Should we shop in the States if the loonie reaches parity? - MoneySense

Should we shop in the States if the loonie reaches parity?

With the dollar nearing par, now might be a good time to decide where you want to shop.

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Whenever the Loonie hits par, most of us jump into our cars, wait four hours at the border and have a free for all at Target. We don’t usually stop to think how this affects Canadian business — we just want the best deal we can find. Turns out, shopping in the States could be a good thing.

Let’s first talk about the manufacturing sector, as that always gets tossed into the debate. Those same people who want to shop often feel guilty that a high Loonie is making it difficult for Canadian companies to shop their wares down south. Well, good news — the manufacturing industry is doing just fine even as the dollar rises.

In January manufacturing shipments jumped 2.4%, an astounding figure considering the dollar’s rise and the still fragile U.S. economy. Pre-recession this would have been a surprise, but, says Francis Fong, an economist at TD, we can’t look to the past to see what will happen today. “The old expression was that when the U.S. sneezes, Canada catches a cold,” he says. “We’re not in that situation anymore.” Our growth, he says, is more organic and while we still depend on America’s monetary and fiscal stimulus, this country’s now able to chart its own path.

Fong says the recession has given American companies the opportunity to rebuild inventories, so when consumers are ready to start shopping again, they’ll have goods to sell. That’s means more exports for Canada, even though the economy is still weak and the dollar is edging closer to par. “The high dollar isn’t inhibiting our recovery,” says Fong. In other words, you don’t have to feel too guilty about having a parity party at the Cheescake Factory.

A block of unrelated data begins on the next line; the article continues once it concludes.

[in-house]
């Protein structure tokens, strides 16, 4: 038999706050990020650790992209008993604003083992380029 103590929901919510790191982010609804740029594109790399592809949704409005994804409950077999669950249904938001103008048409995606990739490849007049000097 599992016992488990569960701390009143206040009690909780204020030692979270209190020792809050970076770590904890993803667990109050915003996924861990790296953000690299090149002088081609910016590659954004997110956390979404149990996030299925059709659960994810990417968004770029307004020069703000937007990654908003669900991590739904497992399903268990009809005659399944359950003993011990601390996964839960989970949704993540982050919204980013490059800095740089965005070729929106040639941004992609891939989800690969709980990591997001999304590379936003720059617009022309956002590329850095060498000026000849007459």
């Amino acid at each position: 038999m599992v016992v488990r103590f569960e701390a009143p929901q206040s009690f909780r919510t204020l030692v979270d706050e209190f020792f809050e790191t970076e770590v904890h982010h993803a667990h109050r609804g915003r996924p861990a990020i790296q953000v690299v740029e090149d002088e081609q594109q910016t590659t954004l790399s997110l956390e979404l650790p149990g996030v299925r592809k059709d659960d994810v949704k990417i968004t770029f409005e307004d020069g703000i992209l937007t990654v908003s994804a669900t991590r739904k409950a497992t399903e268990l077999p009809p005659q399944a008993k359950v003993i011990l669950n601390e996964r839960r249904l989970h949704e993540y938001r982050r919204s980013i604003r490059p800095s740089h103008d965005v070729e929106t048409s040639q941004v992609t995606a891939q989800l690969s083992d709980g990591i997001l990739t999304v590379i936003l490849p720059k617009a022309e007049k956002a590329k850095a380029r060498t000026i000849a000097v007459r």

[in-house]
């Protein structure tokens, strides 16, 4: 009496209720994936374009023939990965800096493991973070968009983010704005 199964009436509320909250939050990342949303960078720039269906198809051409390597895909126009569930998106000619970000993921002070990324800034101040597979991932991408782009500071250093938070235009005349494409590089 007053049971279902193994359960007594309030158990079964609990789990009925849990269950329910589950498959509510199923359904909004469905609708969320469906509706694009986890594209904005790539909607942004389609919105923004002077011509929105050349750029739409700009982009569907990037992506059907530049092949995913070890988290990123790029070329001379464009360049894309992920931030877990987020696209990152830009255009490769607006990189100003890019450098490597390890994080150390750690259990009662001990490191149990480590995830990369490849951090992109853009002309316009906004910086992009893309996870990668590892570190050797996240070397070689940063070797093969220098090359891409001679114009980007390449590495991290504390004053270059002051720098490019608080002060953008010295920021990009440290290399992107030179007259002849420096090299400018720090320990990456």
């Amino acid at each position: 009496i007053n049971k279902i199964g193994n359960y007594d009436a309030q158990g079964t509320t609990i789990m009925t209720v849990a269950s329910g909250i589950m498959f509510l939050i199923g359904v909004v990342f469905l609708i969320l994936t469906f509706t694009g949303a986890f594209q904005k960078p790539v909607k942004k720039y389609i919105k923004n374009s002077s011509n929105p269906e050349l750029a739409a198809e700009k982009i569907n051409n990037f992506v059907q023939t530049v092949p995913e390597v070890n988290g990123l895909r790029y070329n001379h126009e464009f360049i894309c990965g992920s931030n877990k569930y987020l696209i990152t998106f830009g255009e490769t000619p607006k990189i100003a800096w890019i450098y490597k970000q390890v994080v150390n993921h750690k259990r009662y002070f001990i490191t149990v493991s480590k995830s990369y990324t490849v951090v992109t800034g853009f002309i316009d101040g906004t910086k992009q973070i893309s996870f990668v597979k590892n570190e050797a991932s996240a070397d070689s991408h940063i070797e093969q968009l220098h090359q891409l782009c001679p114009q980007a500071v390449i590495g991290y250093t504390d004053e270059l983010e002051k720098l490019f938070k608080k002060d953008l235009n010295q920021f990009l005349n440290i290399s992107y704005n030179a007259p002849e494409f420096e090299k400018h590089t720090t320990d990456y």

Now, about that shopping. Don’t feel guilty about it either. In years past, people flocked to the States because they wanted to shop at all those fancy stores like Home Depot and Wal-Mart. Now that we’ve got those places and the prices and inventory isn’t much different from the stores in the U.S., we don’t need unload all our cash to buy cheap, household items. (And, if Tar-Jay eventually does come to Canada, like they’ve alluded, then we’ll never have to go to the States to shop again.)

If you do want to spend money in the States, then don’t worry, the savings you get may actually benefit Canada. Take real estate as an example. More and more Canadians are taking advantage of the depreciated housing prices in Florida. Sure, they’re spending a large amount of cash in Obama-land, but now they don’t have to drop $600,000 on a vacation property in Canada. Instead we can spend $250,000 on a Florida condo, and have $350,000 to spend anywhere we please — and you can bet a good chunk of that will be spent here. It’s true that the vacationer might spend half a year outside of the country, but because mortgage payments will be lower, they won’t have to tighten their belts as much when they are in the Great White North.

But, even better than that, if that person sells in 10 years, when prices climb back up, the capital gains they make will hopefully be spent here. So if they can sell for $600,000, there’s $350,000 right there that will get used in Canada.

Here’s a smaller example. Say someone really wants to buy a book. The cover price in Canada says $30, in the U.S. it’s $20. So they take trip across the border, buy their book and come home. Where do you think that extra $10 bucks will be spent? (Probably on the gas it takes to get to the U.S., but hopefully that station is on the Canadian side of the border.)

Of course, it’s difficult to quantify all of this, so it’s hard to say whether or not it really does make a huge difference where we buy, but at least we can now do our shopping (more or less) guilt free.